I’m going to venture out onto some thin ice for the next few posts to talk about minority participation in the performing arts. Next month I’ll speak to the challenges facing producing organizations coming from minority communities. But this month I’d like to address the efforts of mainstream organizations and facilities to grow the minority component of their audience base.
The latest Survey of Public Participation in the Arts (SPPA), published in September 2013 by the National Endowment for the Arts, is the most widely referenced source of information on performing arts audiences. Key to that is the fact that it is the sixth such survey since 1982, meaning we can look at trends over time.
Per this first chart, the basic headline from the new SPPA is that participation in various performing arts disciplines is low — and getting lower:
It is very hard to tease more specific information on minority participation out of the survey, but here is one chart showing how the decline in musical theater participation from 2008 to 2012 includes declines in all but African American groups.When we look at work coming from non-Western European traditions, like jazz, the participation rates in minority communities is actually increasing — to the extent that the total participation is actually increasing.But then there are some bigger problems around how we measure participation. The recent Cultural Trends Journal included the article “Minding the Gap: Elucidating the Disconnect Between Arts Participation Metrics and Arts Engagement Within Immigrant Communities.” This piece points to the inadequacy of the SPPA in measuring minority and immigrant arts participation, due principally to the fact that many people participate in a range of arts activities that are not reported. In other words, we aren’t asking the right questions in order to get the full picture.
But even with only a partial view of immigrant and minority participation, there is much time and energy going into the challenge of increasing the diversity of performing arts audiences. The sector is trying to move from audiences that resemble a box of Q-Tips to audiences that looks more like boxes of crayons.
So there we were, in the offices of a major symphony orchestra in a large market, with the executive director and board chair suggesting that one of the key reasons they need a new, purpose-built, 2,000 seat hall is that they just hired a new conductor from South America, which they were certain would profoundly impact on their ability to attract a much larger Hispanic audience. Given that virtually all the population growth in that market was projected to come from Hispanics, surely, thought our colleagues, there would be a growing, enthusiastic audience for the symphony in a new home.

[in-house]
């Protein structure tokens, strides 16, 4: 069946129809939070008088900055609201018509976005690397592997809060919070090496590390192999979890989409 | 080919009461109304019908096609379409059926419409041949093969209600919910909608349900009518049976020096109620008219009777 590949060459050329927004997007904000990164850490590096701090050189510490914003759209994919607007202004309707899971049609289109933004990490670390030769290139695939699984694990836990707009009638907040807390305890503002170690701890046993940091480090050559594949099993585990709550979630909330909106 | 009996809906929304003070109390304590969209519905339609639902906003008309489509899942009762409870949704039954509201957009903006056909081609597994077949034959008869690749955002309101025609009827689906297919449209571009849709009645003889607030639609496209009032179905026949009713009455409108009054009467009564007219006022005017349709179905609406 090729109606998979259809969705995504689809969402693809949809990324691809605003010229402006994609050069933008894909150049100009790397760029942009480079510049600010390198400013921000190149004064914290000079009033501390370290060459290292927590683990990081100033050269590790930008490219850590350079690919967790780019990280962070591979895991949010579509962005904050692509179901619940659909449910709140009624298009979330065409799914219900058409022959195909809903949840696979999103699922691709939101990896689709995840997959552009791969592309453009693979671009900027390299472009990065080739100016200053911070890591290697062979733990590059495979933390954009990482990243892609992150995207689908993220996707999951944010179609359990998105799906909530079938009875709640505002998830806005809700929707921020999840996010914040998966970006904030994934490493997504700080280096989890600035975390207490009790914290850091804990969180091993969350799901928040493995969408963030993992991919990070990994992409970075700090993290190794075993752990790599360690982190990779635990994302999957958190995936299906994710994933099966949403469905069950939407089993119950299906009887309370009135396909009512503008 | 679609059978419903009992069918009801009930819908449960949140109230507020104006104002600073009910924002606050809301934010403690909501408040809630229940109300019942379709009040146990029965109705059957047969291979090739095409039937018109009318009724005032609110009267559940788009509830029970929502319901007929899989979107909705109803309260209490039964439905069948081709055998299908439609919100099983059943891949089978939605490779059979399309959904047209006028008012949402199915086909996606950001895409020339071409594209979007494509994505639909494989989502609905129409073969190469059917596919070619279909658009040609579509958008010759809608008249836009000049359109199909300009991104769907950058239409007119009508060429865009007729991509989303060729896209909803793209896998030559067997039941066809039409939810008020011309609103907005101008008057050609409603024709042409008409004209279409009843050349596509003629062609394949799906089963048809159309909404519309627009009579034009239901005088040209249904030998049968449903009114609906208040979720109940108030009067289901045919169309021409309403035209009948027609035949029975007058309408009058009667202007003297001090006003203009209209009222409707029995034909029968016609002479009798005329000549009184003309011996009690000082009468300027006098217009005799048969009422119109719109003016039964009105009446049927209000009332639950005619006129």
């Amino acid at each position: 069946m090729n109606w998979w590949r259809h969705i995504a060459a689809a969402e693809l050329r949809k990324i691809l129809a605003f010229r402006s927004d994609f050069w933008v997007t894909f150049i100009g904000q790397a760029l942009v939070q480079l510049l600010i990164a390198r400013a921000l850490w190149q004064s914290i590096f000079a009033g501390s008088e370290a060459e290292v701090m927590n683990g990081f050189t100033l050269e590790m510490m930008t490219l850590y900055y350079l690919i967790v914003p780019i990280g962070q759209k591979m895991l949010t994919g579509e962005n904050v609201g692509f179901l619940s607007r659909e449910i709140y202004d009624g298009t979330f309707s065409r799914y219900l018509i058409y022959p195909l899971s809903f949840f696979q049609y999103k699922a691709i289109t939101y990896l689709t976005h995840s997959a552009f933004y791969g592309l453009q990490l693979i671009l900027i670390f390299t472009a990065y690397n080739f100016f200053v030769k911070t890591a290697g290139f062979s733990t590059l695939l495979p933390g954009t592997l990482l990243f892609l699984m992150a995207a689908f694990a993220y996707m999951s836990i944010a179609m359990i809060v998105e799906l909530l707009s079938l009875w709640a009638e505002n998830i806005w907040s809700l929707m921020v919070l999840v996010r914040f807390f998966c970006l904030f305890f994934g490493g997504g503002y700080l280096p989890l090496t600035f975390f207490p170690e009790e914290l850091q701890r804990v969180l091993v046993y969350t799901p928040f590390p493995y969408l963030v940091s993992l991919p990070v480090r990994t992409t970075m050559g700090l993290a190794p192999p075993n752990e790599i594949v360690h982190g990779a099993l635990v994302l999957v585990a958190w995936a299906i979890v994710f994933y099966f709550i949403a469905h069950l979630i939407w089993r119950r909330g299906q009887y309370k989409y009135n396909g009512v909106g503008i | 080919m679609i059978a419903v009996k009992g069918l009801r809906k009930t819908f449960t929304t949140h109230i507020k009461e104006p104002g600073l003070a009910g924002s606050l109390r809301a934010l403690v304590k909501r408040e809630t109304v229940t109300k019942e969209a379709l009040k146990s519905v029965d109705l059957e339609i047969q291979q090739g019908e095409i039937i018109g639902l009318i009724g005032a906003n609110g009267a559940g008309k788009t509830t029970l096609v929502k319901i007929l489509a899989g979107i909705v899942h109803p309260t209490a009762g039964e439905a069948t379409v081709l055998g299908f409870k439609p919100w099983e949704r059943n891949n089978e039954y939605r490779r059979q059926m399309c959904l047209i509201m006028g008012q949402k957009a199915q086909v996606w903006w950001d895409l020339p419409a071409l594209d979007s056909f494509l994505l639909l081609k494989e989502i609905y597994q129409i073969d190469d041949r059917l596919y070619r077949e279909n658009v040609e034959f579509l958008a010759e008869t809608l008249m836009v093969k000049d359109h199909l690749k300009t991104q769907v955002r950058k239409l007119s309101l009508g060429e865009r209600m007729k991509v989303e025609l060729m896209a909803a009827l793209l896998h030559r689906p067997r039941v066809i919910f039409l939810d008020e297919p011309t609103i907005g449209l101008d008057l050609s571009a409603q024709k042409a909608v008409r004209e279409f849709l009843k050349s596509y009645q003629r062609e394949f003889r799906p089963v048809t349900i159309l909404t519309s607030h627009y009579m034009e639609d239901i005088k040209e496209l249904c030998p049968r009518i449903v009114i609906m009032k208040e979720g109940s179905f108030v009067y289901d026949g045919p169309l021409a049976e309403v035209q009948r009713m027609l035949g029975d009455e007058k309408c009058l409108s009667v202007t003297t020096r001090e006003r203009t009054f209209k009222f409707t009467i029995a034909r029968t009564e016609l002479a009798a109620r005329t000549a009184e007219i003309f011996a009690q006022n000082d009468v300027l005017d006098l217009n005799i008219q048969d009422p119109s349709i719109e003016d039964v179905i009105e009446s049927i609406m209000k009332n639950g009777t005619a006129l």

We approached that assertion the same way we tackle lots of our toughest questions: by talking to people in the field who’ve acted on these assumptions and lived through these experiences. The first thing we heard is that it is simplistic (and dangerous) to assume that a Latino leader from one country would attract audiences from other Hispanic countries.
Then we looked at Los Angeles to see if the much-heralded arrival of Gustavo Dudamel as music director of the Philharmonic, back in 2009, increased Latino audiences there. The answer was: not really. Despite the huge level of press and publicity associated with Dudamel’s arrival in LA, there has not been an appreciable increase in Philharmonic’s Hispanic audience. Coincidentally, we also heard that the same thing happened — well, didn’t happen — when Placido Domingo arrived in 2003 as general director of the Los Angeles Opera.
Same story in Nashville, where a new Nicaraguan-born conductor to the Symphony arrived in 2008. Giancarlo Guerrero’s appointment as music director was heavily promoted in the community, and though there has been steady growth in ticket sales, given his skills and dynamic style, there has been no appreciable growth in the Hispanic component of Symphony audiences.
One interesting view we heard is that Hispanic artistic leaders are more likely to impact contributed income than earned income. Having an important Hispanic artist able and willing to participate in one-on-one or small group fundraising events with Hispanic donors can create a stronger sense of pride and association with the organization, and thus motivate new giving.
All of this affirms for me the experience we learned some years ago from Mark Nerenhausen and Kelley Shanley, then at the Broward Center for the Performing Arts — how they cracked the Brazilian market in and around Florida’s Broward County. It wasn’t through the booking of Brazilian artists or entertainers. It was a multi-year effort to engage the Brazilian community in the life of the building: one-on-one meetings with leaders, group sessions in the neighborhoods, programming plans developed with key representatives and then promoted by and for the community. It was unquestionably hard work. But it paved the way to a new set of relationships and a strong sense of the building being relevant and responsive to a changing community.